Gaming Systems and Cell Phones Are Not Babysitters

Restrict the use of your child's gaming systems and cell phones. Try to involve them more in the things done with the family. You would be surprised how much little hands can help out when you get creative. I have put my young ones to work setting the table, stirring items on low heat, mixing eggs into a batter, or even drying the plastic items when I did dishes. It gives them a sense of involvement, a sense of accomplishment and a sense of being grown-up. (Oh yes, make sure everyone in the house compliments them on a task well done when they brag about their endeavors.) The best part is: once they get used to helping out when young, it is easier to get them to help when they are older. And don't let the boys off the hook because you believe that some tasks are for girls only. Teaching a boy to cook, do dishes and wash clothes will be excellent for when he is on his own and needs to do these things for himself.

Gaming systems are great for teaching children dexterity, hand/eye coordination, and brain strength, but too much can be dangerous and/or addictive. By involving them in doing things for/or with the family, you get them their much needed exercise but you also give them a sense of accomplishment. Assign them each a simple chore to be done each day, or have them help with dinner.


Note: Love And Germs

Love your kids unconditionally. No matter what they do, say, or break, because they are still your kids and they love you more than you will ever know. Show them that love back, as often as you can, and training, teaching, guiding, and helping will be much easier. Besides, it is so much fun to wrap that cute little angel in your arms and hug and kiss them, isn’t it (especially when they are ‘all grown up and don’t do that mushy stuff anymore, right moms?)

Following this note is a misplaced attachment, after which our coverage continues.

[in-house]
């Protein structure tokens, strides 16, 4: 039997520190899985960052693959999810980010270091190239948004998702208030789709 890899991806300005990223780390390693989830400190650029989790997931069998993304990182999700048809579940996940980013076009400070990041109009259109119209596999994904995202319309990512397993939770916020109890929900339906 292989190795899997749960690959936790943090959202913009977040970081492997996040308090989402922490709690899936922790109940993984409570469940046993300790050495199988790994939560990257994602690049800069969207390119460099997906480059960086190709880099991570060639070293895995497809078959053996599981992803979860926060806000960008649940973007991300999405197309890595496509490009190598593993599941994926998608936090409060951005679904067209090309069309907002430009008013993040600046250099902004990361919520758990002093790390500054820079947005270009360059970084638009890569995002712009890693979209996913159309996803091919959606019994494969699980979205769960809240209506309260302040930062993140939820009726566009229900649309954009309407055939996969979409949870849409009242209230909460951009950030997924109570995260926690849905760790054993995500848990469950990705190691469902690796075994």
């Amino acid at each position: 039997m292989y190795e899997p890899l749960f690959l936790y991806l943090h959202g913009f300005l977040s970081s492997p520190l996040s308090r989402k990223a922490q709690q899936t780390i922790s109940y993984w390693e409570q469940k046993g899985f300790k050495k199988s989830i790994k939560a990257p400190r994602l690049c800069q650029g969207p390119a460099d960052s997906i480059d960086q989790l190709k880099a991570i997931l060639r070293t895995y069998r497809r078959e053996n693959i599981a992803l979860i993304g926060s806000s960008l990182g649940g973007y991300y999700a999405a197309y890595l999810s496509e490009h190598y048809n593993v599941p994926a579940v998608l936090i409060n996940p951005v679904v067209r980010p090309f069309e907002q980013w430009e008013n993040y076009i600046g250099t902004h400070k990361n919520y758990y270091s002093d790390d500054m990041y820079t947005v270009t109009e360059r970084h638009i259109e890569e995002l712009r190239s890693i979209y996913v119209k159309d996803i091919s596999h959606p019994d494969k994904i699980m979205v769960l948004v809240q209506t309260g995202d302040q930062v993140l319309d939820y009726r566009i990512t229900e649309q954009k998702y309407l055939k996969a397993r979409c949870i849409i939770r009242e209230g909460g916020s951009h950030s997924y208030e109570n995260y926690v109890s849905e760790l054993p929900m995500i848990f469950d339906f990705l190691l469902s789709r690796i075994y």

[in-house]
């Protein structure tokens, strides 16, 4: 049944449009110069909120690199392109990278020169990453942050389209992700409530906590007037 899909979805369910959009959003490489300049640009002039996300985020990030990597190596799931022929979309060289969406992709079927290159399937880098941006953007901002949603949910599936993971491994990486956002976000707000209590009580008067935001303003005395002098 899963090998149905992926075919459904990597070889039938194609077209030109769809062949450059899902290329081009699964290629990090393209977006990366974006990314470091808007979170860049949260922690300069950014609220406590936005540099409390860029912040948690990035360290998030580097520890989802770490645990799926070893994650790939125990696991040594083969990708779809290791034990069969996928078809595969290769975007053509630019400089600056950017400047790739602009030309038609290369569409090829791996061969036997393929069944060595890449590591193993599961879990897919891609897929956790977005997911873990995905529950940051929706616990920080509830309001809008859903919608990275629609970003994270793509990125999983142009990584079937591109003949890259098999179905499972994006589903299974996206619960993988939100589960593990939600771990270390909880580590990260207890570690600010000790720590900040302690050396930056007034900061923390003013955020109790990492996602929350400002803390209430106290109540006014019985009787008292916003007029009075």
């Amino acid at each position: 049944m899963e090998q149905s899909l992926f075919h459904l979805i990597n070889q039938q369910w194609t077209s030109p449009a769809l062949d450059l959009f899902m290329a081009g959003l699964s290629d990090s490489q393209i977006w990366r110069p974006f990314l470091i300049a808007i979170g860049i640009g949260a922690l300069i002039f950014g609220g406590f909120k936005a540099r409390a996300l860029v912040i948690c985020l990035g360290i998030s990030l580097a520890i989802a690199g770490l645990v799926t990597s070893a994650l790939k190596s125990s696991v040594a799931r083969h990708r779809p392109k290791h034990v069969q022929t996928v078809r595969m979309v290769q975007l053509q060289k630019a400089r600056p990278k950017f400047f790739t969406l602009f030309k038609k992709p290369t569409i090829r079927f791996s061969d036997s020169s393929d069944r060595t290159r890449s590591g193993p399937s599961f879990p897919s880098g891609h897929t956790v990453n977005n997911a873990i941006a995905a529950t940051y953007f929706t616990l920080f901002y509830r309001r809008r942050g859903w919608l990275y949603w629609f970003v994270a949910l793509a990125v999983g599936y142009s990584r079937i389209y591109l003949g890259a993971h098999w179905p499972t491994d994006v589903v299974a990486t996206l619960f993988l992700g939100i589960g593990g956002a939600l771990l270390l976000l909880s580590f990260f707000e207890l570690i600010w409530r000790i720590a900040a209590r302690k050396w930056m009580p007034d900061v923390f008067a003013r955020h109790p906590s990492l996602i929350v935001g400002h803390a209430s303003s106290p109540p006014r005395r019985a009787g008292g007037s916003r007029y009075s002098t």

While you are loving them, be sure to teach them to wash their hands often and properly to avoid germs that may be present all around them. All children get sick because their immune system is still trying to build itself up. The younger the child, the weaker the immune system. The fighting of the germs children are exposed to might make them a bit sick. No big deal, right? We don’t really want to avoid the common germs because they do help our children’s immune systems to develop. But sometimes germs are tricky and very mean. Keep them at bay yourself and for your kids.


As children grow, of course, you will have to get creative with your teachings; however, I think the majority of these will be lessons learned for a life-time of healthy choices.

I know a lot of what I have here is common sense, but sometimes it’s easier to keep up with such things if they are written down for us to see. I hope I have given at least one person a helping hand in keeping their children healthy and happy for life.

This content is accurate and true to the best of the author’s knowledge and is not meant to substitute for formal and individualized advice from a qualified professional.

© 2012 Cheryl Simonds